Mayor Greg Nickels may have been psyched about his first 100 days in office--he was proud, as all the papers dutifully reported, of repairing a lot of potholes--but we're psyched about day 178.

On day 178--Thursday, June 27--Mayor Nickels issued his first veto, nixing Seattle City Council legislation that gave bigwig developer Richard Hedreen a freebie. ["The Six Million Dollar Scam," Josh Feit, June 20.]

On June 24, the council voted 5-3 to let R. C. Hedreen Co. have $6 million worth of extra square footage bonuses toward a new downtown hotel without making Hedreen do the low-income housing development that's required to earn the bonus.

Well, Nickels put a stop the council's nonsense. "Housing bonus credits are intended to be used at a specific location to mitigate corresponding development. They are not portable. They are not a commodity that you can buy and sell," Nickels says.

In addition to being a kickass public policy decision, there are two things we like about Nickels' veto. First, it provides a lift to the council's righteous (but often black sheep) member, Nick Licata. Licata, along with his super-diligent staffer Lisa Herbold, led the 11th-floor charge against the Hedreen handout. Nickels-Licata teamups are something we'd like to see more of, because they will lead to admirable policy decisions like the Hedreen veto. We hope we're witnessing the beginning of a new political relationship.

Second, Nickels' veto sets an example for fraidy-cat lefties who voted for the ordinance, like Judy Nicastro and Heidi Wills. Apparently they were reluctant to stand up to rich developer Richard Hedreen and his high-powered lobbyist, Jamie Durkan. Nickels' veto shows that local politicians can buck the status quo and live to tell about it. (Nicastro has certainly taken dissident votes in the past, but not in moments when her vote would have a direct effect like Nickels' veto did.)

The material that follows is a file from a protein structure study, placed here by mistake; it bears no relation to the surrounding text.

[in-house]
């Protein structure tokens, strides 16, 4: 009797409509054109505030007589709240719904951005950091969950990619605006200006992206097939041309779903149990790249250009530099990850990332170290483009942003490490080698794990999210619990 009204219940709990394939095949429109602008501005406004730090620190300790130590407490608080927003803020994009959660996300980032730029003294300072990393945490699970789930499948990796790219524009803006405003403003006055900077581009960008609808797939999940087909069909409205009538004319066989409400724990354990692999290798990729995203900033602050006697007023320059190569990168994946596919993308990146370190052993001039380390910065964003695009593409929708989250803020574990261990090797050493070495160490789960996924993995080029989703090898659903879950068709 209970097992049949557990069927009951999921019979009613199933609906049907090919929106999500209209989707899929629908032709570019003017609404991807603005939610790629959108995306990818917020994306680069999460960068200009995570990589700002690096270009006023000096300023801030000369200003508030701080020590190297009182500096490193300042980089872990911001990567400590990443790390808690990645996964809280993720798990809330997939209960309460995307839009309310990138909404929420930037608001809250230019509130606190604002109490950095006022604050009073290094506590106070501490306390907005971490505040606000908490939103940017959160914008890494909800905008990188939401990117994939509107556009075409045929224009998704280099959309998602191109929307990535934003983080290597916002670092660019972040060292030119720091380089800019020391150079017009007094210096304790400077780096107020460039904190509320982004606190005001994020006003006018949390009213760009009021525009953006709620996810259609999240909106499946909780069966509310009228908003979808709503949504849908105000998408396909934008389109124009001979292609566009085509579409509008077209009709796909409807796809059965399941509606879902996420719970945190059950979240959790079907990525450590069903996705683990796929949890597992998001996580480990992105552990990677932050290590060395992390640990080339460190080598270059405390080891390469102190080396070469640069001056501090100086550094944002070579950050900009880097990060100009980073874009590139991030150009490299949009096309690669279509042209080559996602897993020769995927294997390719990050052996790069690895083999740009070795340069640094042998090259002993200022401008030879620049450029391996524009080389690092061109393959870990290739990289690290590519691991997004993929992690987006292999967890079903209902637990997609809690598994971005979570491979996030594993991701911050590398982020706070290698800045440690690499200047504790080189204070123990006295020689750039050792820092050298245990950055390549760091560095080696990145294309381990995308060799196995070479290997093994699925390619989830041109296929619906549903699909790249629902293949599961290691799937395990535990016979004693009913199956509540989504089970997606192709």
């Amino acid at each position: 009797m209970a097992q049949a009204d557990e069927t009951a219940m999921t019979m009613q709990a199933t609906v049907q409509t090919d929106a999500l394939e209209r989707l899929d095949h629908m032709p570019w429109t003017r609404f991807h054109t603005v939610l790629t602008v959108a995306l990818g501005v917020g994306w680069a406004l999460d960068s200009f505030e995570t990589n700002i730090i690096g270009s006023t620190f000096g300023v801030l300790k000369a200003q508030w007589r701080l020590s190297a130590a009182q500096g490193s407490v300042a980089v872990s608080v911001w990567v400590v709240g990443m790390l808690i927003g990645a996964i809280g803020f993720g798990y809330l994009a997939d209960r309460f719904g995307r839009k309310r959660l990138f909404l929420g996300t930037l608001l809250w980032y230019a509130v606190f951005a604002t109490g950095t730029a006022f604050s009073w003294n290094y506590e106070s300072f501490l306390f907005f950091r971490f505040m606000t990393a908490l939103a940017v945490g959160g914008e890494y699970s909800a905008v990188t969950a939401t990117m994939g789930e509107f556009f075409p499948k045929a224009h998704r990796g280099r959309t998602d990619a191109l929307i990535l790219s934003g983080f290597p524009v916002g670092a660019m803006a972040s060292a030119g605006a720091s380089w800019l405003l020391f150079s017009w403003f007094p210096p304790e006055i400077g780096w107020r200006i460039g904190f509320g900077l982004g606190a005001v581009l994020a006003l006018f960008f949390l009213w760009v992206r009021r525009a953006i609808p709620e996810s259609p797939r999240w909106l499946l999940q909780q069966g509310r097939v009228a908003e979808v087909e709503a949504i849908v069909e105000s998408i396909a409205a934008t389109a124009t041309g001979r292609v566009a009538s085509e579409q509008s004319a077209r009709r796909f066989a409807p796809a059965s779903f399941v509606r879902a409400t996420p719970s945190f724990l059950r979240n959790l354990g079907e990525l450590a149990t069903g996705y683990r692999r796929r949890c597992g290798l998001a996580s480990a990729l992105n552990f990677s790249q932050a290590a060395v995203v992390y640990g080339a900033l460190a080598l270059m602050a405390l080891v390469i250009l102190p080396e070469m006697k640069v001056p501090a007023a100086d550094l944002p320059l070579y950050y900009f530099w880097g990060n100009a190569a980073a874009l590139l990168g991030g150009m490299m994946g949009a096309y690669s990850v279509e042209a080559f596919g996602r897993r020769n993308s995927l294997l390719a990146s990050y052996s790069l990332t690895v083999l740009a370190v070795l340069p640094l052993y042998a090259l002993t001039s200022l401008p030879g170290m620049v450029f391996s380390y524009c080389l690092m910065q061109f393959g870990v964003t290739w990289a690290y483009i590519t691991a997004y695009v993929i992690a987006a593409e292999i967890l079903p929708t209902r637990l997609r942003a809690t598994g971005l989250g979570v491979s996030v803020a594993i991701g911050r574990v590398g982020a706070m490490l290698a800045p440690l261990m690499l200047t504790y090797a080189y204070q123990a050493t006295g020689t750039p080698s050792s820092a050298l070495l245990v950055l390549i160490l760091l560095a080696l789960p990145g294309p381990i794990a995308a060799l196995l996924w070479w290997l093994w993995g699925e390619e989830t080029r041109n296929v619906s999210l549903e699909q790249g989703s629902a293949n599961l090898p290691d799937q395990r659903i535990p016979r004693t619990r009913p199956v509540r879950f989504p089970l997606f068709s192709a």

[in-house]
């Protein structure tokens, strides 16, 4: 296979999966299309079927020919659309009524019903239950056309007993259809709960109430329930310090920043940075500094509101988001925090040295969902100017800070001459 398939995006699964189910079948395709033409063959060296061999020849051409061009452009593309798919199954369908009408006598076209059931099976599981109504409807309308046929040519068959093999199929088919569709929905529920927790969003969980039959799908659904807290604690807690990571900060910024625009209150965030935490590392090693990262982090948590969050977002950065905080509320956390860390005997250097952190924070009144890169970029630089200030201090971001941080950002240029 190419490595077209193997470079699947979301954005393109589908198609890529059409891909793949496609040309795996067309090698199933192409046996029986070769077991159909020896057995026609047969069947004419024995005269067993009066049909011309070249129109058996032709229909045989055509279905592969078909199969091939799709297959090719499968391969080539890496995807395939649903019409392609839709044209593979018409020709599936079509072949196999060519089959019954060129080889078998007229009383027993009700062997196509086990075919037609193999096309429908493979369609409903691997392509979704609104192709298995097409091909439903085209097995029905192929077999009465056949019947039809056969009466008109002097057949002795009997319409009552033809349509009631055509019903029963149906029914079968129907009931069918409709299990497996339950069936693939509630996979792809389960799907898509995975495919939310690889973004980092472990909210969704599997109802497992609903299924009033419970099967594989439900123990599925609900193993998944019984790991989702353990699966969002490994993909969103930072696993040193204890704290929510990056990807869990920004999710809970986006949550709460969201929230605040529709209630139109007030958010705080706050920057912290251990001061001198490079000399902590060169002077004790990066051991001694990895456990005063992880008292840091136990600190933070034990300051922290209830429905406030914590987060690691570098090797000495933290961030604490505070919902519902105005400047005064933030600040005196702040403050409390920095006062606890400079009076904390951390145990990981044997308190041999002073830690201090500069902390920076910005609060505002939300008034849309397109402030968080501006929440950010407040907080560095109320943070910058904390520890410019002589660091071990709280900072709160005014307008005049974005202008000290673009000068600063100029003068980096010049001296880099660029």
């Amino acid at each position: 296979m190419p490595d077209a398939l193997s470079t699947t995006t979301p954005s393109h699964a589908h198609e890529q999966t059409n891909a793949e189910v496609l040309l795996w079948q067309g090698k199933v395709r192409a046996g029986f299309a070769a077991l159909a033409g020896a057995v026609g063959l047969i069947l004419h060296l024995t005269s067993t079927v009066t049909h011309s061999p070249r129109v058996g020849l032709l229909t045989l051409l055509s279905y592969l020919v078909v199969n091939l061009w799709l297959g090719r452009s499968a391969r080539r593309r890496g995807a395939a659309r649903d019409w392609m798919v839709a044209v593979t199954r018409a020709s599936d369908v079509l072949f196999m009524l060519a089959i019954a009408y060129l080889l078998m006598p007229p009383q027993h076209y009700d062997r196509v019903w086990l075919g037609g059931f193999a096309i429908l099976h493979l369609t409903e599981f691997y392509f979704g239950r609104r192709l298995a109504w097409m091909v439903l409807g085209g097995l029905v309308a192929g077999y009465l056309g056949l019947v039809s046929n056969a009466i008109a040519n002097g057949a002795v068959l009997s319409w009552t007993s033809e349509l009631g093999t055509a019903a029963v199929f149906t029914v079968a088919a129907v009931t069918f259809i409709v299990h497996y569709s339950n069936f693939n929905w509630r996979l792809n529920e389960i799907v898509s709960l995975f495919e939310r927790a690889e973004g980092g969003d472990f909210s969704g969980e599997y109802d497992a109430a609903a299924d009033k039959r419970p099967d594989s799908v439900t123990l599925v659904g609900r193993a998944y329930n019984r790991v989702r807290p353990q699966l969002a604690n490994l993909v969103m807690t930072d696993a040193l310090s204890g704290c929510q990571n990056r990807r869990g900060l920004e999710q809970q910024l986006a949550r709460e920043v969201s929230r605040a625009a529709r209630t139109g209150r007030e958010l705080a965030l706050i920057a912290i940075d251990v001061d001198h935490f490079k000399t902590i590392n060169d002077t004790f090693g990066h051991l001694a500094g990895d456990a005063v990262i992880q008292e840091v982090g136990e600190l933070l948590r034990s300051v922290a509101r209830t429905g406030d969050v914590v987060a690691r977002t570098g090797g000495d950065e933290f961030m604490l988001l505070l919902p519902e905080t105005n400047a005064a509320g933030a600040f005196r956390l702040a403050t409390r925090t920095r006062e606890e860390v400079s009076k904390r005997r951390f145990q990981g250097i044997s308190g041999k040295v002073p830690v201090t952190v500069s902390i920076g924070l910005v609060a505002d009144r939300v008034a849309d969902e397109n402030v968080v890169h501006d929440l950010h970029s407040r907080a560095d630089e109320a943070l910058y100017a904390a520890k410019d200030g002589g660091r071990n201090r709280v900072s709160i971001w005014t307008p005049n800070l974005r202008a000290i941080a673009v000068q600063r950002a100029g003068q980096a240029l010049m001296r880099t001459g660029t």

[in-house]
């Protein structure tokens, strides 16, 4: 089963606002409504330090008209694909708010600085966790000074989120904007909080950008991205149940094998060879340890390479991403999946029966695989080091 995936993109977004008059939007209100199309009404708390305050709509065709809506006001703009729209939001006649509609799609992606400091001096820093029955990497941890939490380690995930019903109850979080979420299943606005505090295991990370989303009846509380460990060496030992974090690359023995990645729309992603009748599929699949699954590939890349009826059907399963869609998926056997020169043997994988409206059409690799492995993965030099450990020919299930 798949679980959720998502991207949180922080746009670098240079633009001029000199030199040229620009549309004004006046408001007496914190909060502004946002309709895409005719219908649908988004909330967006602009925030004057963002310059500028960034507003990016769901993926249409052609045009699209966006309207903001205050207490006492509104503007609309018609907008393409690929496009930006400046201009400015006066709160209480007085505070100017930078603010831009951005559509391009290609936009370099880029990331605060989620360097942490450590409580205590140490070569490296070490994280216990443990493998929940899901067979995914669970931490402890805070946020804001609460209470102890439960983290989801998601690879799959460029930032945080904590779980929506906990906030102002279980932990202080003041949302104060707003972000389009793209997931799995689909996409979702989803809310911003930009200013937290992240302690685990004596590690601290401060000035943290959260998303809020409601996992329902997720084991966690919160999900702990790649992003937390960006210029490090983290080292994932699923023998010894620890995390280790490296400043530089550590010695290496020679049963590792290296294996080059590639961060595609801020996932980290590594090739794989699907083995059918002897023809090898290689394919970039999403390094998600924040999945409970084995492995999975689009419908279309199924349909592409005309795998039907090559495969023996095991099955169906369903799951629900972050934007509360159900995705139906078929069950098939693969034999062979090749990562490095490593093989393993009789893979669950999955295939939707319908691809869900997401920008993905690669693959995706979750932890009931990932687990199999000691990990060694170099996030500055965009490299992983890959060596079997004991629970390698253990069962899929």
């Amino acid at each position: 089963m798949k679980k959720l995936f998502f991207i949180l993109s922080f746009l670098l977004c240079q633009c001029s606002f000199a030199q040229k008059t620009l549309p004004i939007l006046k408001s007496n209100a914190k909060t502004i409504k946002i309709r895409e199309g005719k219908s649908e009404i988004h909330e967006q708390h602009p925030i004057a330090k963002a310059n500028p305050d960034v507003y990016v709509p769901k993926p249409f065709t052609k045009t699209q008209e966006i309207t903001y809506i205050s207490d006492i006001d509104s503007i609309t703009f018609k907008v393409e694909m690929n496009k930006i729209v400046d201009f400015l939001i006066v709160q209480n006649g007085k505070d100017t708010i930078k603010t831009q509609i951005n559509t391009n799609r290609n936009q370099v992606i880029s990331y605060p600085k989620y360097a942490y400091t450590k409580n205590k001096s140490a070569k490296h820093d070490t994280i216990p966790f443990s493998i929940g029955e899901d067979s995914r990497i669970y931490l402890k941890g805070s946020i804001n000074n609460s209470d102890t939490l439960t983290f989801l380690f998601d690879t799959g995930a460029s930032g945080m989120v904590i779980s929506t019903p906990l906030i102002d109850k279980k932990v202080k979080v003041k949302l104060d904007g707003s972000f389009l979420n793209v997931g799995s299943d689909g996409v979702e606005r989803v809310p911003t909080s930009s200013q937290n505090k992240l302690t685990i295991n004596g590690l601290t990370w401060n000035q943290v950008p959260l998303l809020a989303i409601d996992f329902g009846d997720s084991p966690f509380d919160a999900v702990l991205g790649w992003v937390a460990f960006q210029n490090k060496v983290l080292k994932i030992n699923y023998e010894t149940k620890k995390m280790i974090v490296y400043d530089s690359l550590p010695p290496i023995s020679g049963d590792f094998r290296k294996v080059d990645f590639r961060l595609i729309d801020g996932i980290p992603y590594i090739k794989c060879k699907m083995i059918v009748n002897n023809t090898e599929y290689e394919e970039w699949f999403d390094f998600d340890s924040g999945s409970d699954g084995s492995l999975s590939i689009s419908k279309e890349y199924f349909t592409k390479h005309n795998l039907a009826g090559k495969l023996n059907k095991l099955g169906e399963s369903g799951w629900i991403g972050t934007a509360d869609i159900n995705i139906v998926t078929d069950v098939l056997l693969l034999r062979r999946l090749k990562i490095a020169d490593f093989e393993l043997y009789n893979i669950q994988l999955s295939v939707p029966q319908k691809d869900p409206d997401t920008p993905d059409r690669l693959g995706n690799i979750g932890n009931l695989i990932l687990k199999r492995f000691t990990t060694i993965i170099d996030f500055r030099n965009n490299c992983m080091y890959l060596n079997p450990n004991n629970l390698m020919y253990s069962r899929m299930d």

Finally, I'd like to bury Durkan's amateurish sound bites accusing Nickels of being in labor's back pocket:

"They [labor union members] want a political victory to show they control the mayor," Durkan told the Seattle Times prior to Nickels' veto. (Nickels' allies at the Hotel Employees Restaurant Employees Local 8 had been in negotiations with Hedreen about unionizing hotel employees at his future site, and threatened to lobby against the extra square footage deal as a bargaining tactic against Hedreen.)

After the veto, Durkan had this to say in the Post Intelligencer: "Clearly labor had a big impact on the mayor's decision."

Please. Durkan's Jimmy Hoffa "Big Labor" imagery is a lark. H.E.R.E. Local 8 is a scrappy little left-wing union that represents folks who have a.m. shifts cleaning hotels. If Nickels is in the back pocket of the people who clean downtown hotels, God bless him.